Risk Of Stroke Goes Up With Shingles Outbreak

The risk for stroke increases significantly in the weeks after the 
onset of herpes zoster, especially cases of zoster affecting the 
distribution of the trigeminal nerve, according to a Clinical 
Infectious Diseases study.

Using a U.K. general practice database, researchers studied some 6500 
patients who had zoster and subsequent stroke. The observations began 
in the baseline period before the onset of zoster and extended for at 
least a year.

Patients were at greatest risk in the first 4 weeks after zoster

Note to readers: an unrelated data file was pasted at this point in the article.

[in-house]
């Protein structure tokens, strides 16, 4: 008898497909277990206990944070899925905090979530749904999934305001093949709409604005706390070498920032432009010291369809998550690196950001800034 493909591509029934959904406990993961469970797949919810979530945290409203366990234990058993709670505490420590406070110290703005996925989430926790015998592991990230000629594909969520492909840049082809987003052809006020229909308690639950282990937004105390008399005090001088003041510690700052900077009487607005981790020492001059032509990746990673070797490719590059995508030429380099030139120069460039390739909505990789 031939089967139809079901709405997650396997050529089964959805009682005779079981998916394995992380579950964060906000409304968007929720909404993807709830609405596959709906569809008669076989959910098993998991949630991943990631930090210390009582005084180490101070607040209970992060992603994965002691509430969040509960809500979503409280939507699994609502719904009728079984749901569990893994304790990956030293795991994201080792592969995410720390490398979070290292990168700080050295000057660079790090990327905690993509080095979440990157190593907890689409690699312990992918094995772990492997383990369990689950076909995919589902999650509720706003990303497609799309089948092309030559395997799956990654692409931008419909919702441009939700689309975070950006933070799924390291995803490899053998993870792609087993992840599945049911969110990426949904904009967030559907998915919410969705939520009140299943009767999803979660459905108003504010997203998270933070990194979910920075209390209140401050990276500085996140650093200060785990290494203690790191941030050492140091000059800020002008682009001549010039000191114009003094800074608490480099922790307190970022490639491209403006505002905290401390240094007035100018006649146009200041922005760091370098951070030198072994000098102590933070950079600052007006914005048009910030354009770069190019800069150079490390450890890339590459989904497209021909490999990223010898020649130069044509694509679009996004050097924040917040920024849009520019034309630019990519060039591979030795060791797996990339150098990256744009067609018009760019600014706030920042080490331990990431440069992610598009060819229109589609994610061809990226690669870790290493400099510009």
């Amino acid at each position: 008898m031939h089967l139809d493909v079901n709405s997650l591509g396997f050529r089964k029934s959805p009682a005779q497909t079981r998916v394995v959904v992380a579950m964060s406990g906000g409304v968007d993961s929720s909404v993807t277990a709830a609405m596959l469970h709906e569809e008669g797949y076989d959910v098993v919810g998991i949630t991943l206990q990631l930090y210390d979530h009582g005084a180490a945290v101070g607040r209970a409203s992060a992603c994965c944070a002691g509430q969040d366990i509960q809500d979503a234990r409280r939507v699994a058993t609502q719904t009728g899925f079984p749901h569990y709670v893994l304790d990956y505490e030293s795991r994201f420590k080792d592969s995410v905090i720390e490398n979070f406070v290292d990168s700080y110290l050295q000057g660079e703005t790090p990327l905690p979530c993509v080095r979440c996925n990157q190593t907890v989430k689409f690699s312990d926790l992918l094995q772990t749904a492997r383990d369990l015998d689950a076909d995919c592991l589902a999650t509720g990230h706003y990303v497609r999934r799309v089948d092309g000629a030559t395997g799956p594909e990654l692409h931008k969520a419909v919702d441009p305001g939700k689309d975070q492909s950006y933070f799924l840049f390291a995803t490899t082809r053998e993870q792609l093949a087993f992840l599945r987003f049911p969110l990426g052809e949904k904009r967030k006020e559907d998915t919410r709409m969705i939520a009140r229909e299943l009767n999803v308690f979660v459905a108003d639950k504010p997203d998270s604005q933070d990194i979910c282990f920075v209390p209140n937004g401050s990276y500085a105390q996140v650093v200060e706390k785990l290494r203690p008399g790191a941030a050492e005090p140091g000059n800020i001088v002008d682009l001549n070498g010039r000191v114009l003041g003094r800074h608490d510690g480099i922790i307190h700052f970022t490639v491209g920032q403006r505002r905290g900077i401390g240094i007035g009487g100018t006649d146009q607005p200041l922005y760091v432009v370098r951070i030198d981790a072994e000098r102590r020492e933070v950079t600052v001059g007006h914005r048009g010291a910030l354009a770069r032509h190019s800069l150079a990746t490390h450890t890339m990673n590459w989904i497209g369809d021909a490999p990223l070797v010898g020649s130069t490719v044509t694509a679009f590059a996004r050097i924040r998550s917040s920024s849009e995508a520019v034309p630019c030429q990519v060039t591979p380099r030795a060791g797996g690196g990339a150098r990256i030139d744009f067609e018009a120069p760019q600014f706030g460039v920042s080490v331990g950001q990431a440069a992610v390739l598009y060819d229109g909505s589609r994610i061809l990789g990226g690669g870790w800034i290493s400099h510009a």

onset, having an incidence ratio of 1.63 relative to baseline. The 
ratio in weeks 13 through 26 declined to 1.23, becoming nonsignificant 
thereafter. Stroke risks were especially strong after zoster 
ophthalmicus.

Roughly half the patients received oral antiviral treatment, and among 
those, there was a protective effect. The authors, suspecting a role 
for vasculopathy, encourage improvement in what they see as a 
relatively low rate of treatment with antivirals.

Clinical Infectious Diseases article

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